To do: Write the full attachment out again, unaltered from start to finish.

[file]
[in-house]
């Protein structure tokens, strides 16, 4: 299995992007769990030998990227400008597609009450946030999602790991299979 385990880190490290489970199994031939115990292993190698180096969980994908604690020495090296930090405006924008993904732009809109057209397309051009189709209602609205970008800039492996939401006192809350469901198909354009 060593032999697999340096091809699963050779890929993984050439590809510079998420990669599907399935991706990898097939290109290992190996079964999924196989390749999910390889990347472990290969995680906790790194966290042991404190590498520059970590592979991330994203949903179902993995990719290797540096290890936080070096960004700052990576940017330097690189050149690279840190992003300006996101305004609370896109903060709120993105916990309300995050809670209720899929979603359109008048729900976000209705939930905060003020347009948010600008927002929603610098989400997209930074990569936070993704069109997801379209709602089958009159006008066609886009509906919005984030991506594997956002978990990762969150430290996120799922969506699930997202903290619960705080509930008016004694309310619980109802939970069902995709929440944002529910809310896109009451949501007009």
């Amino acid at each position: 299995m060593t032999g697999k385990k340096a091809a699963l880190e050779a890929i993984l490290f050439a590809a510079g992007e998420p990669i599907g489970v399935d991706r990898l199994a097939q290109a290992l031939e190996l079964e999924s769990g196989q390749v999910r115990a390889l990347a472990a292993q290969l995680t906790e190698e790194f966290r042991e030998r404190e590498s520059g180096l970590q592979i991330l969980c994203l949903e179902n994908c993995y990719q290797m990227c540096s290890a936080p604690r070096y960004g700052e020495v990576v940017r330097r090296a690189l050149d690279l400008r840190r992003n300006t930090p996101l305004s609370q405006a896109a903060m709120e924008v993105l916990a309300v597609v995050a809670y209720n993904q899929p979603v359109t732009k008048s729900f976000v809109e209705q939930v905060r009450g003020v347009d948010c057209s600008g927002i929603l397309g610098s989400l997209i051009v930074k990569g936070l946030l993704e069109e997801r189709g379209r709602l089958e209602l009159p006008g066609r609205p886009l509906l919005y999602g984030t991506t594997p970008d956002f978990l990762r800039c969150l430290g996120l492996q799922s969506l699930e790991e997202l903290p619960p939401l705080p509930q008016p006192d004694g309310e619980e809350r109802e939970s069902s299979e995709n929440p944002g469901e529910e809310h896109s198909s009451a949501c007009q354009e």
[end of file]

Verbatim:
[in-house]
């Protein structure tokens, strides 16, 4: 299995992007769990030998990227400008597609009450946030999602790991299979 385990880190490290489970199994031939115990292993190698180096969980994908604690020495090296930090405006924008993904732009809109057209397309051009189709209602609205970008800039492996939401006192809350469901198909354009 060593032999697999340096091809699963050779890929993984050439590809510079998420990669599907399935991706990898097939290109290992190996079964999924196989390749999910390889990347472990290969995680906790790194966290042991404190590498520059970590592979991330994203949903179902993995990719290797540096290890936080070096960004700052990576940017330097690189050149690279840190992003300006996101305004609370896109903060709120993105916990309300995050809670209720899929979603359109008048729900976000209705939930905060003020347009948010600008927002929603610098989400997209930074990569936070993704069109997801379209709602089958009159006008066609886009509906919005984030991506594997956002978990990762969150430290996120799922969506699930997202903290619960705080509930008016004694309310619980109802939970069902995709929440944002529910809310896109009451949501007009």
């Amino acid at each position: 299995m060593t032999g697999k385990k340096a091809a699963l880190e050779a890929i993984l490290f050439a590809a510079g992007e998420p990669i599907g489970v399935d991706r990898l199994a097939q290109a290992l031939e190996l079964e999924s769990g196989q390749v999910r115990a390889l990347a472990a292993q290969l995680t906790e190698e790194f966290r042991e030998r404190e590498s520059g180096l970590q592979i991330l969980c994203l949903e179902n994908c993995y990719q290797m990227c540096s290890a936080p604690r070096y960004g700052e020495v990576v940017r330097r090296a690189l050149d690279l400008r840190r992003n300006t930090p996101l305004s609370q405006a896109a903060m709120e924008v993105l916990a309300v597609v995050a809670y209720n993904q899929p979603v359109t732009k008048s729900f976000v809109e209705q939930v905060r009450g003020v347009d948010c057209s600008g927002i929603l397309g610098s989400l997209i051009v930074k990569g936070l946030l993704e069109e997801r189709g379209r709602l089958e209602l009159p006008g066609r609205p886009l509906l919005y999602g984030t991506t594997p970008d956002f978990l990762r800039c969150l430290g996120l492996q799922s969506l699930e790991e997202l903290p619960p939401l705080p509930q008016p006192d004694g309310e619980e809350r109802e939970s069902s299979e995709n929440p944002g469901e529910e809310h896109s198909s009451a949501c007009q354009e």